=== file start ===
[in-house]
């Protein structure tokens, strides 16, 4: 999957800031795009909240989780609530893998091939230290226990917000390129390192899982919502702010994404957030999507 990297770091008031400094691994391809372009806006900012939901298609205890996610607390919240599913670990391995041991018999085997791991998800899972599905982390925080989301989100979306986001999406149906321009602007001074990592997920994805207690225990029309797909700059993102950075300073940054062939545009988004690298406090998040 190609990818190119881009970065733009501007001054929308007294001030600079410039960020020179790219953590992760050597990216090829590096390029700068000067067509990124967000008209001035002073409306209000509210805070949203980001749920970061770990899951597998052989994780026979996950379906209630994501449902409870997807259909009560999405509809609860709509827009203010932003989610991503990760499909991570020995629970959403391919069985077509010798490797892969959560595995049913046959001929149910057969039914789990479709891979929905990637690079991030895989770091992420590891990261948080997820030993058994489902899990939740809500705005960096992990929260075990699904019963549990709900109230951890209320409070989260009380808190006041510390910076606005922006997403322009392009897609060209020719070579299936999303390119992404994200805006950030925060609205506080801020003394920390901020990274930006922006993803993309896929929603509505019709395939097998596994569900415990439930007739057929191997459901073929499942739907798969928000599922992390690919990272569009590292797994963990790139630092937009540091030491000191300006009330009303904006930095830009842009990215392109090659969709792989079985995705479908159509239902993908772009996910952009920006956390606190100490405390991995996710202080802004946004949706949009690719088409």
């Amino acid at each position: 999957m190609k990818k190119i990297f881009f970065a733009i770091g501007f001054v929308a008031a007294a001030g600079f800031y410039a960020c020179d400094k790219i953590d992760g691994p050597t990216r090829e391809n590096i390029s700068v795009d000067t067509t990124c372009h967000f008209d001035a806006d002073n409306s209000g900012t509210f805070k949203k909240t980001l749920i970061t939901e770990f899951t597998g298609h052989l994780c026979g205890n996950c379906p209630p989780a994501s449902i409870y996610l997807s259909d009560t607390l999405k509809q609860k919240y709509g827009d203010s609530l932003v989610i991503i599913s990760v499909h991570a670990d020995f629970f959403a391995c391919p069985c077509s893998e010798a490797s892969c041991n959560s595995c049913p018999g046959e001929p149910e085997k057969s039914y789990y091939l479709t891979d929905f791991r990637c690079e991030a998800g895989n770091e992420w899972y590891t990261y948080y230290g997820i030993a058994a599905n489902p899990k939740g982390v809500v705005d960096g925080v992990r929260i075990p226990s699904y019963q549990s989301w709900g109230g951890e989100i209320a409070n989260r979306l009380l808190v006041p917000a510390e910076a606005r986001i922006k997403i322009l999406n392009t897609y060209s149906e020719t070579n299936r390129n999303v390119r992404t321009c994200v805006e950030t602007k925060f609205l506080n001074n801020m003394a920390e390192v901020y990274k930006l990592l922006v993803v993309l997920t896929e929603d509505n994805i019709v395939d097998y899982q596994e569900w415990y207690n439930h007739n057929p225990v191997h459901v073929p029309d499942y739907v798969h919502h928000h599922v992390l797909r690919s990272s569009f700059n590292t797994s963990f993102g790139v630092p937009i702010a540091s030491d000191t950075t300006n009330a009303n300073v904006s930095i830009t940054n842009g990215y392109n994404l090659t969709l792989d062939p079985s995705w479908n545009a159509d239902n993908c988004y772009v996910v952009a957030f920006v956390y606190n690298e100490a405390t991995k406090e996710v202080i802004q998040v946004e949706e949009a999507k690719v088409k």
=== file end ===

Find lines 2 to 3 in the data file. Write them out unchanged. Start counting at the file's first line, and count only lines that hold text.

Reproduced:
């Protein structure tokens, strides 16, 4: 999957800031795009909240989780609530893998091939230290226990917000390129390192899982919502702010994404957030999507 990297770091008031400094691994391809372009806006900012939901298609205890996610607390919240599913670990391995041991018999085997791991998800899972599905982390925080989301989100979306986001999406149906321009602007001074990592997920994805207690225990029309797909700059993102950075300073940054062939545009988004690298406090998040 190609990818190119881009970065733009501007001054929308007294001030600079410039960020020179790219953590992760050597990216090829590096390029700068000067067509990124967000008209001035002073409306209000509210805070949203980001749920970061770990899951597998052989994780026979996950379906209630994501449902409870997807259909009560999405509809609860709509827009203010932003989610991503990760499909991570020995629970959403391919069985077509010798490797892969959560595995049913046959001929149910057969039914789990479709891979929905990637690079991030895989770091992420590891990261948080997820030993058994489902899990939740809500705005960096992990929260075990699904019963549990709900109230951890209320409070989260009380808190006041510390910076606005922006997403322009392009897609060209020719070579299936999303390119992404994200805006950030925060609205506080801020003394920390901020990274930006922006993803993309896929929603509505019709395939097998596994569900415990439930007739057929191997459901073929499942739907798969928000599922992390690919990272569009590292797994963990790139630092937009540091030491000191300006009330009303904006930095830009842009990215392109090659969709792989079985995705479908159509239902993908772009996910952009920006956390606190100490405390991995996710202080802004946004949706949009690719088409």
């Amino acid at each position: 999957m190609k990818k190119i990297f881009f970065a733009i770091g501007f001054v929308a008031a007294a001030g600079f800031y410039a960020c020179d400094k790219i953590d992760g691994p050597t990216r090829e391809n590096i390029s700068v795009d000067t067509t990124c372009h967000f008209d001035a806006d002073n409306s209000g900012t509210f805070k949203k909240t980001l749920i970061t939901e770990f899951t597998g298609h052989l994780c026979g205890n996950c379906p209630p989780a994501s449902i409870y996610l997807s259909d009560t607390l999405k509809q609860k919240y709509g827009d203010s609530l932003v989610i991503i599913s990760v499909h991570a670990d020995f629970f959403a391995c391919p069985c077509s893998e010798a490797s892969c041991n959560s595995c049913p018999g046959e001929p149910e085997k057969s039914y789990y091939l479709t891979d929905f791991r990637c690079e991030a998800g895989n770091e992420w899972y590891t990261y948080y230290g997820i030993a058994a599905n489902p899990k939740g982390v809500v705005d960096g925080v992990r929260i075990p226990s699904y019963q549990s989301w709900g109230g951890e989100i209320a409070n989260r979306l009380l808190v006041p917000a510390e910076a606005r986001i922006k997403i322009l999406n392009t897609y060209s149906e020719t070579n299936r390129n999303v390119r992404t321009c994200v805006e950030t602007k925060f609205l506080n001074n801020m003394a920390e390192v901020y990274k930006l990592l922006v993803v993309l997920t896929e929603d509505n994805i019709v395939d097998y899982q596994e569900w415990y207690n439930h007739n057929p225990v191997h459901v073929p029309d499942y739907v798969h919502h928000h599922v992390l797909r690919s990272s569009f700059n590292t797994s963990f993102g790139v630092p937009i702010a540091s030491d000191t950075t300006n009330a009303n300073v904006s930095i830009t940054n842009g990215y392109n994404l090659t969709l792989d062939p079985s995705w479908n545009a159509d239902n993908c988004y772009v996910v952009a957030f920006v956390y606190n690298e100490a405390t991995k406090e996710v202080i802004q998040v946004e949706e949009a999507k690719v088409k």